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Venezuela: Nicolás Maduro – The Driver (English & Spanish) Printer friendly page Print This
By Luis Hernández Navarro, La Jornada (Translated by Ewan Robertson)
La Jornada
Sunday, Mar 31, 2013

Former Vice President Nicolás Maduro Moros, was sworn in as interim president of The Bolivarian Republic of Venezuela by the National Assembly on March 9, 2013 following the death of President Hugo Rafael Chávez Frías. Maduro is now serving as interim president pending the outcome of new elections called for by the Venezuelan constitution on April 14, 2014. He is currently campaigning against Henrique Capriles Radonski who is running as the opposition candidate. Maduro is expected to win the election in a Chávez-style, landslide victory according to the latest polls.

Nicolás Maduro, driving a bus to the National Electoral Council to register his candidacy for president.

(Translated from Spanish to English by Ewan Robertson)

Nicolas Maduro is a robust, burly man, 1.9 meters (over 6 ft. 2 inches) tall with a thick black moustache. He drove a metro bus in Caracas for seven years, was foreign minister for six more and is now interim president and candidate for the country’s top office. He is part of the a generation of Latin American leaders like metal worker Lula da Silva and coco-leaf unionist Evo Morales, that entered politics from the trenches of opposition social struggles [translator: in opposition to the neoliberal administrations which governed Latin America before the continent’s ‘pink tide’, which began in the late 1990’s].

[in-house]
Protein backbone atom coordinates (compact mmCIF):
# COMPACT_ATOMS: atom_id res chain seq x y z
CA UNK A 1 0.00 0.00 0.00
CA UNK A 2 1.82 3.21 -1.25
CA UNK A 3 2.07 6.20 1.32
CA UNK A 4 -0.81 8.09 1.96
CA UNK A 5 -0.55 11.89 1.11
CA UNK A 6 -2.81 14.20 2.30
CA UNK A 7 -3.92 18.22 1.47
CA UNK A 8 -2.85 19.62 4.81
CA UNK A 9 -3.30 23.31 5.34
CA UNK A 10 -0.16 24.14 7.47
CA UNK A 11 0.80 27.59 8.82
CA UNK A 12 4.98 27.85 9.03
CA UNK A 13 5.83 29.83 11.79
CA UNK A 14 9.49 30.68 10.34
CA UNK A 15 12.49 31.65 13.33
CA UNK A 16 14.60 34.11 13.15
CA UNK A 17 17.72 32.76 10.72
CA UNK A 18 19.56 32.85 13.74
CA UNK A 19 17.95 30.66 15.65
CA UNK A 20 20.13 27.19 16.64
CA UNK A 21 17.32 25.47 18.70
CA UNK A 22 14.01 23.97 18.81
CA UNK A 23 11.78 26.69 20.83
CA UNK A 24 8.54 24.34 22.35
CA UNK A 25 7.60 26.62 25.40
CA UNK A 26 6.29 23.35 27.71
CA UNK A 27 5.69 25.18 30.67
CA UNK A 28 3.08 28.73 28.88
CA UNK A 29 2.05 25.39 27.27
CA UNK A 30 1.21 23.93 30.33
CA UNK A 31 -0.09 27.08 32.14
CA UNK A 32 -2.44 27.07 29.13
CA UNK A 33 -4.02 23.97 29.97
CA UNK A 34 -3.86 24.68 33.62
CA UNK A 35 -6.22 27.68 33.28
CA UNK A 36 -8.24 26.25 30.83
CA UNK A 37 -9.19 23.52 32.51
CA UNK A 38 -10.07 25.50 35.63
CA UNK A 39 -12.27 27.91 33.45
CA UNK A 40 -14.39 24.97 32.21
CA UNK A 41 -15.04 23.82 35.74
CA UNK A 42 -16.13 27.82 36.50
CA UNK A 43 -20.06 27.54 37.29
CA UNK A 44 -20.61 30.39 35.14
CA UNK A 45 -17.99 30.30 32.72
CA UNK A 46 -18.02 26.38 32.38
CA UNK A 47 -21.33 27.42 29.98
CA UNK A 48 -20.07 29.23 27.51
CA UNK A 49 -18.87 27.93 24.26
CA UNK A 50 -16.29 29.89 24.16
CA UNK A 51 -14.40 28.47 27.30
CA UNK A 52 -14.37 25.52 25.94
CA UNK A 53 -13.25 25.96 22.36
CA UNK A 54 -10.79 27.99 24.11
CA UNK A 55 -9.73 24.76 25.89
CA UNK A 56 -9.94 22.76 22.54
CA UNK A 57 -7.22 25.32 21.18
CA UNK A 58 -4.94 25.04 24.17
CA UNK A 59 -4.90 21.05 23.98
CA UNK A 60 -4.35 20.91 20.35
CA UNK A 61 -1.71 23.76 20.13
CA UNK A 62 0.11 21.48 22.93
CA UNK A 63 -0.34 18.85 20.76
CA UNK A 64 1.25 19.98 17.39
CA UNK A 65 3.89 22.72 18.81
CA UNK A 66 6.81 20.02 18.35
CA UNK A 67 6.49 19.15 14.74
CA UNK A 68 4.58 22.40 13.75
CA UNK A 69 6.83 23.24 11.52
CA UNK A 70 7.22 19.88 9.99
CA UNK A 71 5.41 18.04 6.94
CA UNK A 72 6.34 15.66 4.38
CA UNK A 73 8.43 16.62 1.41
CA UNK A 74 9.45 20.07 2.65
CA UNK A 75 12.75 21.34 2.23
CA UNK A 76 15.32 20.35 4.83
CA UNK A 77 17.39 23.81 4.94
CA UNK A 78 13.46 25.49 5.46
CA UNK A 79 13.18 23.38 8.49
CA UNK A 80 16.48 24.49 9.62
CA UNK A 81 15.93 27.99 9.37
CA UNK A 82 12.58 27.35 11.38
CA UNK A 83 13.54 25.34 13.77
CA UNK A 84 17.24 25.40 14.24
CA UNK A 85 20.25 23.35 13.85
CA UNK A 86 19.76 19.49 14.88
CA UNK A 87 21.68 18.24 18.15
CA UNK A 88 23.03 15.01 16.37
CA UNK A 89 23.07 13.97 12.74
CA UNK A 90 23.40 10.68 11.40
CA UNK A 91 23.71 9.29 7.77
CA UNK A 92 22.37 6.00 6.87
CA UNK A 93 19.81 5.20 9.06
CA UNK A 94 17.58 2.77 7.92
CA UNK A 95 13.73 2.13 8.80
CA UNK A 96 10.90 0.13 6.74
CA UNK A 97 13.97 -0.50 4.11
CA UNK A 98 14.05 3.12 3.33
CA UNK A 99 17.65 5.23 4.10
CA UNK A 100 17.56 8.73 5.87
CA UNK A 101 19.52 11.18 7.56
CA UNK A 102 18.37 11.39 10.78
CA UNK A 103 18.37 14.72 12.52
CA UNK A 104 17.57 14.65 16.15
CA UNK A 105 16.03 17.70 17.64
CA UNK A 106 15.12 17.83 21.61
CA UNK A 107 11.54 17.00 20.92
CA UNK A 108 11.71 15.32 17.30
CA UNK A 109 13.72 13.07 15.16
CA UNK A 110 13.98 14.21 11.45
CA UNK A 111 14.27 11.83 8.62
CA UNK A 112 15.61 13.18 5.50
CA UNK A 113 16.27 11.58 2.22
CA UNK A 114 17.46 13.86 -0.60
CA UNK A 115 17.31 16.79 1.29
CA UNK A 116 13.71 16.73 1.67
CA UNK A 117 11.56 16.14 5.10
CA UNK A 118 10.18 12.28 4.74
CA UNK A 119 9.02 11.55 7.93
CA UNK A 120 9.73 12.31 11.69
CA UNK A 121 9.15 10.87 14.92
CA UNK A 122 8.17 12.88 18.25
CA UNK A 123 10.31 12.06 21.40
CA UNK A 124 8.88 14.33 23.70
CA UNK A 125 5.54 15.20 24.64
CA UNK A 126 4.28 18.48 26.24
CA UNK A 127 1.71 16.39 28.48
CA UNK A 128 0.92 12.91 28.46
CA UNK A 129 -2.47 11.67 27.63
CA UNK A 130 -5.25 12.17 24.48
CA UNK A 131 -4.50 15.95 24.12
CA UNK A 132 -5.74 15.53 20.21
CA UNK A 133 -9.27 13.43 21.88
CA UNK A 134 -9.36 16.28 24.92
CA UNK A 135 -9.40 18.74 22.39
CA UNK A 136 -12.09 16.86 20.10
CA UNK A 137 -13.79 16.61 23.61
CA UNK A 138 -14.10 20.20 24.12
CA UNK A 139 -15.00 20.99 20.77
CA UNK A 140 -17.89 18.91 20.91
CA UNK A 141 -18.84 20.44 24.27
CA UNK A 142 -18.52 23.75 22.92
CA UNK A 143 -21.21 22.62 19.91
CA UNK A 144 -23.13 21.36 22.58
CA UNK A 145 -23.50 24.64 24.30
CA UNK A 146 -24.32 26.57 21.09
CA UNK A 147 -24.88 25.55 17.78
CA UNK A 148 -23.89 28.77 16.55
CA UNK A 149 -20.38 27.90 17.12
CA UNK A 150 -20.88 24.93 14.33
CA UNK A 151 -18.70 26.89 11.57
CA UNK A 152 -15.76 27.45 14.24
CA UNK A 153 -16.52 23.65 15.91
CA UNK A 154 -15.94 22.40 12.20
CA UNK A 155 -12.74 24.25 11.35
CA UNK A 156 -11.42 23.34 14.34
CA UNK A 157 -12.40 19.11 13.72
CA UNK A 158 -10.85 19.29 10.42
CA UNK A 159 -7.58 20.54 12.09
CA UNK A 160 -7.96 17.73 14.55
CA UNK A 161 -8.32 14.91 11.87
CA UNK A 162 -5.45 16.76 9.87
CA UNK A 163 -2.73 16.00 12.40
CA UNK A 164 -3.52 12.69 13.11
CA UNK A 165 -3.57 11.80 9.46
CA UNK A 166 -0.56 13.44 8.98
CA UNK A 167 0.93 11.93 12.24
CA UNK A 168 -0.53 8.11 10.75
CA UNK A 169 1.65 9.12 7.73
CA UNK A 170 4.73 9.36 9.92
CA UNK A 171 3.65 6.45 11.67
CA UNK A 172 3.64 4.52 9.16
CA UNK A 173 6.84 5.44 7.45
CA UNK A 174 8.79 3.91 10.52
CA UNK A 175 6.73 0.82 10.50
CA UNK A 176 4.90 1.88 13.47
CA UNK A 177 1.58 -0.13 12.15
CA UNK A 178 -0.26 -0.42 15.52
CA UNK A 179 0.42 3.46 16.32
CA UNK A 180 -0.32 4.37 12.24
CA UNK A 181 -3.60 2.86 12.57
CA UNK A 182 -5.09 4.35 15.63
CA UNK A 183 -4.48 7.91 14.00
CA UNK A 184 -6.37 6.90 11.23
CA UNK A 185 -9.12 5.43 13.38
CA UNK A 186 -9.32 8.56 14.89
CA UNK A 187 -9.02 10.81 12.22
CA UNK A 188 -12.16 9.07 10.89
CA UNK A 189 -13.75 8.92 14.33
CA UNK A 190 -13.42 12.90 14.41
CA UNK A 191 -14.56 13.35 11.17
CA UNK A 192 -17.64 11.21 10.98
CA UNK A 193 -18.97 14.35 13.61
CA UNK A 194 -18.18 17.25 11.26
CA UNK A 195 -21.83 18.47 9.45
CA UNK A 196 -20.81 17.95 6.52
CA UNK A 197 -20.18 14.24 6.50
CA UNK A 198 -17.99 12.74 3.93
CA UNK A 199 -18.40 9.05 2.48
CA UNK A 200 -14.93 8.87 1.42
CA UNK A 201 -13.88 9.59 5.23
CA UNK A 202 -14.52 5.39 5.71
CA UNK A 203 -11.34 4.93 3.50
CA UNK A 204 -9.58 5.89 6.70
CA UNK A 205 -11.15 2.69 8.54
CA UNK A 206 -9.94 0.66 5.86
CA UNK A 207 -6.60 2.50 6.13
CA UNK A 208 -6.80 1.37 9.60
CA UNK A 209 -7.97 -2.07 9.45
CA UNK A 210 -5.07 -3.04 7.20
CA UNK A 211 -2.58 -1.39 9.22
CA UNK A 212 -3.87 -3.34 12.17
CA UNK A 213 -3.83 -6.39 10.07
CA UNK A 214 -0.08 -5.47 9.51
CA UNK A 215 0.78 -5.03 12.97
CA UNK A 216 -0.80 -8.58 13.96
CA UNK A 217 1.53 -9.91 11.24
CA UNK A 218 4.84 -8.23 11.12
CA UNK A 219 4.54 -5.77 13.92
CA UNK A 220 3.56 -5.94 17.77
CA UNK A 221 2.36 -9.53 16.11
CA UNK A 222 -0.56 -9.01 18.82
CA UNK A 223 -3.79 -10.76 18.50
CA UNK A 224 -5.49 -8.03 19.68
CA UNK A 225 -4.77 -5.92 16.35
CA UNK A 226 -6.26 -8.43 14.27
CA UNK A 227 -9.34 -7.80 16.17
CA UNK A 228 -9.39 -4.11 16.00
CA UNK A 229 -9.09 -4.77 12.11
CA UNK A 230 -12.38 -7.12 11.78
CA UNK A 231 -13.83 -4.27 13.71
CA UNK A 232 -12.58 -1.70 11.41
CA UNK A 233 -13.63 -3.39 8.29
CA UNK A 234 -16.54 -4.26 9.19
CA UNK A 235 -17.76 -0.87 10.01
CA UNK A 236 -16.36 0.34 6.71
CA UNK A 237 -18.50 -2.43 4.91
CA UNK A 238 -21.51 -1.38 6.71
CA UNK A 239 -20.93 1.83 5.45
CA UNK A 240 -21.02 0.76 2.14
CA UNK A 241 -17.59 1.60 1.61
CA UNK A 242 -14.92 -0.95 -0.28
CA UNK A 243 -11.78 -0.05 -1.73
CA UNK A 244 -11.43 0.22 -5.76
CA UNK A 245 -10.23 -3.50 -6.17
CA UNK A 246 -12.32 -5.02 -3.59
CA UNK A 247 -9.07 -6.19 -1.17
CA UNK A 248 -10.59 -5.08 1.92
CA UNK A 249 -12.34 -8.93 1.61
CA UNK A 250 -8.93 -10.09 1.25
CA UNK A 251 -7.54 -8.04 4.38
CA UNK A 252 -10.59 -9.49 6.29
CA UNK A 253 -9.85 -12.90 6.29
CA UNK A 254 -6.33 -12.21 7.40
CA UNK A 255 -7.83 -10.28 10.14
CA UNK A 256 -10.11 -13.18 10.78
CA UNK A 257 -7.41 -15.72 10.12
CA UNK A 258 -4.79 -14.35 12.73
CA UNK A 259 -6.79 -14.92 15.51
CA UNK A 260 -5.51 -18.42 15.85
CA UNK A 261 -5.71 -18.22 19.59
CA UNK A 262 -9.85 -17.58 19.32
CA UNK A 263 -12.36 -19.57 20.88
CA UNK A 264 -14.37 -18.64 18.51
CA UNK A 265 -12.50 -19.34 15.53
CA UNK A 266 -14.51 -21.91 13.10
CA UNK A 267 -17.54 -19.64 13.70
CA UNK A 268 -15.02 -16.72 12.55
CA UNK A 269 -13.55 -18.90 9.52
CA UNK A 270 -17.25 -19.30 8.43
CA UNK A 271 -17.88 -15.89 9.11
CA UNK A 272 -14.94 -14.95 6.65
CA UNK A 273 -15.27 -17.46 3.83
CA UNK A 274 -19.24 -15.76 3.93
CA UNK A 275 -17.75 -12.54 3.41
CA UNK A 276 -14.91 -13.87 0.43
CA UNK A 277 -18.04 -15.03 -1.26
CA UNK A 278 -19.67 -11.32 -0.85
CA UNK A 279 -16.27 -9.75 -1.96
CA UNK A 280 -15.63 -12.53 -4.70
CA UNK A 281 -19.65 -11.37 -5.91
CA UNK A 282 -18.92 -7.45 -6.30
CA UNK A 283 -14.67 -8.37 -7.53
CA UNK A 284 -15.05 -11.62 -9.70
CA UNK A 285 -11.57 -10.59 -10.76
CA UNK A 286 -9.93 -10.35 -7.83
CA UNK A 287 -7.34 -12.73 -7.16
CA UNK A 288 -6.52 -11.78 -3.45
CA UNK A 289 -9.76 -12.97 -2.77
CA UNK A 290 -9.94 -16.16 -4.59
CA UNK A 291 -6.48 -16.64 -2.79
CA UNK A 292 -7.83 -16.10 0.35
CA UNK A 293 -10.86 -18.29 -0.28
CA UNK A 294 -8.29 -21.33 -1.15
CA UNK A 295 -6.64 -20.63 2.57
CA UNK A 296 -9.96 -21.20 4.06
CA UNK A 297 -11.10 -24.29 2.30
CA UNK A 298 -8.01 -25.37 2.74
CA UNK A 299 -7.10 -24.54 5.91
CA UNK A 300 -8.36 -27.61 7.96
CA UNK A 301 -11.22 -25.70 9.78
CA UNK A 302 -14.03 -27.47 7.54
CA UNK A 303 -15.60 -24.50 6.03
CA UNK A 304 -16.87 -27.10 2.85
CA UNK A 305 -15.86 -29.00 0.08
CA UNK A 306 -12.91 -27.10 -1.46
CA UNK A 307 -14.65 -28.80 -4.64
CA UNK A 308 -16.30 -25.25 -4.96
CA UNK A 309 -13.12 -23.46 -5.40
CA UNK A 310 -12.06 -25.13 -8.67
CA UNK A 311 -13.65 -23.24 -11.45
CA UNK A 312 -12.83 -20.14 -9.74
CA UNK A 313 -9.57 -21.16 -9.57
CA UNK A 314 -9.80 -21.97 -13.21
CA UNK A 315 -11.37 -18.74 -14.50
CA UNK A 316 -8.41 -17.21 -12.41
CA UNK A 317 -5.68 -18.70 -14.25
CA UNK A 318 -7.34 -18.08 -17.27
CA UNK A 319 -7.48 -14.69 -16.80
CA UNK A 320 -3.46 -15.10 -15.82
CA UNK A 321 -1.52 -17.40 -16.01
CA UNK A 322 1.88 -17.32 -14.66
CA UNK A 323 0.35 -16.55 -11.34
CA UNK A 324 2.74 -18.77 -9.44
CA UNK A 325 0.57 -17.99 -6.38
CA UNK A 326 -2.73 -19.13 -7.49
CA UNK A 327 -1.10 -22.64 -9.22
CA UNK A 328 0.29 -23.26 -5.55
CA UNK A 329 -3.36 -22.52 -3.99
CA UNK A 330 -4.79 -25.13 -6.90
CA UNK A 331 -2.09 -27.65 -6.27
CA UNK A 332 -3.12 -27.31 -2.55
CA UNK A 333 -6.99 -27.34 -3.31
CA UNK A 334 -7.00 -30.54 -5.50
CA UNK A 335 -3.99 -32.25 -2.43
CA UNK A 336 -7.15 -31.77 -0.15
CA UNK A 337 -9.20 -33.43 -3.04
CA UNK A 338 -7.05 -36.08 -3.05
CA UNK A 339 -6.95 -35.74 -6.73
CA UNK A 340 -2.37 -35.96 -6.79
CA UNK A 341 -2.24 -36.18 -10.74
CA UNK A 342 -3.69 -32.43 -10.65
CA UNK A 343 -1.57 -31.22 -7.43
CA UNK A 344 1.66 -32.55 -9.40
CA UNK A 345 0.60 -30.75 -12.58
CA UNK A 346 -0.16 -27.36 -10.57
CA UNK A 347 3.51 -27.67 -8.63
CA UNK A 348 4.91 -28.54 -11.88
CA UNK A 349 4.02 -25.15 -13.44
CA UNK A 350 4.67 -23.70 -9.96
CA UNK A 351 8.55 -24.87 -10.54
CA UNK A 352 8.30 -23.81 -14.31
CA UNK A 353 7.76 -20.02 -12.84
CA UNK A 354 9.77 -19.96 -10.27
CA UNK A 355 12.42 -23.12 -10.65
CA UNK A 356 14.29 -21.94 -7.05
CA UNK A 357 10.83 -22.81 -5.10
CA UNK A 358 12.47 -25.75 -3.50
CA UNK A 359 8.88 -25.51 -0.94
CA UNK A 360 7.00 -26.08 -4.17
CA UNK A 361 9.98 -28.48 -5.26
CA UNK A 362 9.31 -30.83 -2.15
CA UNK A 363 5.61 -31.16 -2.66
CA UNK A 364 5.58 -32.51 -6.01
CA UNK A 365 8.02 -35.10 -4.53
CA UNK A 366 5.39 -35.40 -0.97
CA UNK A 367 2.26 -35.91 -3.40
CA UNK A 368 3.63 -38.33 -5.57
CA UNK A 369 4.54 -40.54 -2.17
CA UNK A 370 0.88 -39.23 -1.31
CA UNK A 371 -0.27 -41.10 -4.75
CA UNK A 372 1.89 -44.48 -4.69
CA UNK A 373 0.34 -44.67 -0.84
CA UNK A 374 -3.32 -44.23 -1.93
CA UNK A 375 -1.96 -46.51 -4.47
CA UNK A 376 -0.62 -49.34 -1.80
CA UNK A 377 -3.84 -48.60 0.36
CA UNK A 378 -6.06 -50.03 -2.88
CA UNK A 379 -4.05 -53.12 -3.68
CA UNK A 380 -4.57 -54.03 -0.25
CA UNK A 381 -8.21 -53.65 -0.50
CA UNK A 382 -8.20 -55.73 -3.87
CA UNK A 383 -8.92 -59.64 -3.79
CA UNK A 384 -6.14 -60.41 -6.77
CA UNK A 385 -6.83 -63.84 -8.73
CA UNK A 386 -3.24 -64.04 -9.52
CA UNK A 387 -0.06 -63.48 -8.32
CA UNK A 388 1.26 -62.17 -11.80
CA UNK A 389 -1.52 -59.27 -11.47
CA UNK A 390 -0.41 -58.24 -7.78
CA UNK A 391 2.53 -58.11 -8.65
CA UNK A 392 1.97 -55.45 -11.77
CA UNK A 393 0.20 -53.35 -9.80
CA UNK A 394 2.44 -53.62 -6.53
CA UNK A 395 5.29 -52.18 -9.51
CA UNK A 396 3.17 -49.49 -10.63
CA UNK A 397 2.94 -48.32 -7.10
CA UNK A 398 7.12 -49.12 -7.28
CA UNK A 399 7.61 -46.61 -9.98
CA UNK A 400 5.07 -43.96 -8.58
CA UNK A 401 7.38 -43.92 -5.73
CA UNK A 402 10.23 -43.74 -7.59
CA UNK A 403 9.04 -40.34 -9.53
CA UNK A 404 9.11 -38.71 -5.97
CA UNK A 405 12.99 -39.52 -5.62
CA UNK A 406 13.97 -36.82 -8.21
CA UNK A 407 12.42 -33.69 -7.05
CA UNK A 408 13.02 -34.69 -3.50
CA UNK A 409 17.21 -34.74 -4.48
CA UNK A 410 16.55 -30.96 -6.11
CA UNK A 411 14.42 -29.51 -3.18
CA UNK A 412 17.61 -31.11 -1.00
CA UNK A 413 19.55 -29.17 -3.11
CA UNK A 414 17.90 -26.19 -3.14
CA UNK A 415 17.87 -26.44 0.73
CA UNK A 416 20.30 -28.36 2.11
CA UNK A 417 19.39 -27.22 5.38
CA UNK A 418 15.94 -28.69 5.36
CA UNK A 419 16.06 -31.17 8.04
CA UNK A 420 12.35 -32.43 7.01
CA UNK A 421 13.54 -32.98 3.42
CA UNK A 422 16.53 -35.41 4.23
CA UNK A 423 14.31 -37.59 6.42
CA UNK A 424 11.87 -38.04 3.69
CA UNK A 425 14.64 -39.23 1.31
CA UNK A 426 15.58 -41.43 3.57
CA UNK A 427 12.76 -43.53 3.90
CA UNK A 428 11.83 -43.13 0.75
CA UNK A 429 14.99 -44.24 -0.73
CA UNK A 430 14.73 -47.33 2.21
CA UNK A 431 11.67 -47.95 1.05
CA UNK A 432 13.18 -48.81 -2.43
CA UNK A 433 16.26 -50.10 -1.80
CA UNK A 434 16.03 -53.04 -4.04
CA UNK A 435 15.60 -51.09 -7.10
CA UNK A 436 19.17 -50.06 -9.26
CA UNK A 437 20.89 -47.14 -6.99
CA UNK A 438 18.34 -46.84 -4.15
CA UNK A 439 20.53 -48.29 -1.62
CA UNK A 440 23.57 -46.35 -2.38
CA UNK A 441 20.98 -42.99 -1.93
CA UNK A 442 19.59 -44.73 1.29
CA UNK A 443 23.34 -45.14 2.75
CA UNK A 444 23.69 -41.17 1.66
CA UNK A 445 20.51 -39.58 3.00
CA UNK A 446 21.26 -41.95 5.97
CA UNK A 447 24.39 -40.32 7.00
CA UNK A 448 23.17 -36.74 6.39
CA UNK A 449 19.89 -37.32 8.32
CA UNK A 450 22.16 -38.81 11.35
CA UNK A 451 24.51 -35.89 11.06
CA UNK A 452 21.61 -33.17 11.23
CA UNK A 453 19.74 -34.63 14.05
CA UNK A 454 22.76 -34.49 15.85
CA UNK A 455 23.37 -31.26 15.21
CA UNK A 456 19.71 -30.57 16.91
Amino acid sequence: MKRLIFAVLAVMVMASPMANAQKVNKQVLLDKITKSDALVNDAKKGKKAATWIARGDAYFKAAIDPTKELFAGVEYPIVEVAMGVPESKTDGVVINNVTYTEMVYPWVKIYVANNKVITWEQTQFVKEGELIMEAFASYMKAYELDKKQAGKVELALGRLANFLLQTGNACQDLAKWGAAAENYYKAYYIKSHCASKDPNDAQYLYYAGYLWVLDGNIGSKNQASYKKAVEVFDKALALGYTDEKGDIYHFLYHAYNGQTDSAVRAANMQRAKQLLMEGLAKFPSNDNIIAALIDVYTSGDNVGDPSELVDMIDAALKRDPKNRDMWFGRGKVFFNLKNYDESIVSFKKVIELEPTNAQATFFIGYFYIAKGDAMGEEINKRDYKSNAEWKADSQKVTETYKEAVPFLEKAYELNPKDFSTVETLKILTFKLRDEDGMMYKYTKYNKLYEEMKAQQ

Maduro is a socialist revolutionary who modified his original orthodox position to join the heterodox hurricane of the Bolivarian revolution. He’s a man of the left who arrived to power without abandoning his principles. He is a self-made man, a loyal ally of Hugo Chavez and today is at the wheel of one of the deepest processes of transformation in Latin America.

Politics is in his blood, and he breathed it from his earliest days. Maduro was born in Caracas in 1962, into the heart of a family very committed to collective public action. His father was a founder of the party Democratic Action (AD) [founded in 1941] and organiser of the failed oil strike against the dictatorship in 1952, which forced him to flee and go into hiding.

In 1967 Maduro went with his parents to the rallies of the People’s Electoral Movement, a left split-off from AD, and a year later he attended the massive grassroots acts of support for the (presidential) candidacy of Luis Beltrán Prieto Figueroa. In this campaign Maduro became acquainted with the world of poverty [and] cardboard shacks. He also spoke in public for the first time, when his father put him on top of a car with a microphone.